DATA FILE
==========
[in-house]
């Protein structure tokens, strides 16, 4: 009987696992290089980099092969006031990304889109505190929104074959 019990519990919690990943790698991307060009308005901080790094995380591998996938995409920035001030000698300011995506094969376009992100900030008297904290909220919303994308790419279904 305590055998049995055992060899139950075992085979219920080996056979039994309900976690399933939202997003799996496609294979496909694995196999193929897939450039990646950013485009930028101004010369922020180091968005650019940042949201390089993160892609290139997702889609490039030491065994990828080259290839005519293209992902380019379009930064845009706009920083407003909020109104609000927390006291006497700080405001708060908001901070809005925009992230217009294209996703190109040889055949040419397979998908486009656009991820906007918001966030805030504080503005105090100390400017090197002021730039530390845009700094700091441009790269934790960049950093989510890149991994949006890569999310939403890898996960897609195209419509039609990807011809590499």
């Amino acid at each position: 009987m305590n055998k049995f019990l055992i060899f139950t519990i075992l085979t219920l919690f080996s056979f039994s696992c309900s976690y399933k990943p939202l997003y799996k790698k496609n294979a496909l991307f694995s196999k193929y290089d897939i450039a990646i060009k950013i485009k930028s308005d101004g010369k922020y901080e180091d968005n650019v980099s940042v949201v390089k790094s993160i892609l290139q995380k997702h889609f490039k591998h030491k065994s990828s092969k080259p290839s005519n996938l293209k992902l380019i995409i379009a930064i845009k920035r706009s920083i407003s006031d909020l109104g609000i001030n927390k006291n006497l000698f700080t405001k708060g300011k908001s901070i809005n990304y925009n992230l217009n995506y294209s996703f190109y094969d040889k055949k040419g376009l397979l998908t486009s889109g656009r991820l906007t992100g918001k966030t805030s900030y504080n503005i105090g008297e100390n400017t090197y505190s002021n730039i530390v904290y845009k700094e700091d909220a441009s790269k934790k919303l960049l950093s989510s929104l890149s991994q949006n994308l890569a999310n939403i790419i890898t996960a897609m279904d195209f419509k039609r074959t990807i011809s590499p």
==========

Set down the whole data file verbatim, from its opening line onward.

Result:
[in-house]
């Protein structure tokens, strides 16, 4: 009987696992290089980099092969006031990304889109505190929104074959 019990519990919690990943790698991307060009308005901080790094995380591998996938995409920035001030000698300011995506094969376009992100900030008297904290909220919303994308790419279904 305590055998049995055992060899139950075992085979219920080996056979039994309900976690399933939202997003799996496609294979496909694995196999193929897939450039990646950013485009930028101004010369922020180091968005650019940042949201390089993160892609290139997702889609490039030491065994990828080259290839005519293209992902380019379009930064845009706009920083407003909020109104609000927390006291006497700080405001708060908001901070809005925009992230217009294209996703190109040889055949040419397979998908486009656009991820906007918001966030805030504080503005105090100390400017090197002021730039530390845009700094700091441009790269934790960049950093989510890149991994949006890569999310939403890898996960897609195209419509039609990807011809590499």
């Amino acid at each position: 009987m305590n055998k049995f019990l055992i060899f139950t519990i075992l085979t219920l919690f080996s056979f039994s696992c309900s976690y399933k990943p939202l997003y799996k790698k496609n294979a496909l991307f694995s196999k193929y290089d897939i450039a990646i060009k950013i485009k930028s308005d101004g010369k922020y901080e180091d968005n650019v980099s940042v949201v390089k790094s993160i892609l290139q995380k997702h889609f490039k591998h030491k065994s990828s092969k080259p290839s005519n996938l293209k992902l380019i995409i379009a930064i845009k920035r706009s920083i407003s006031d909020l109104g609000i001030n927390k006291n006497l000698f700080t405001k708060g300011k908001s901070i809005n990304y925009n992230l217009n995506y294209s996703f190109y094969d040889k055949k040419g376009l397979l998908t486009s889109g656009r991820l906007t992100g918001k966030t805030s900030y504080n503005i105090g008297e100390n400017t090197y505190s002021n730039i530390v904290y845009k700094e700091d909220a441009s790269k934790k919303l960049l950093s989510s929104l890149s991994q949006n994308l890569a999310n939403i790419i890898t996960a897609m279904d195209f419509k039609r074959t990807i011809s590499p």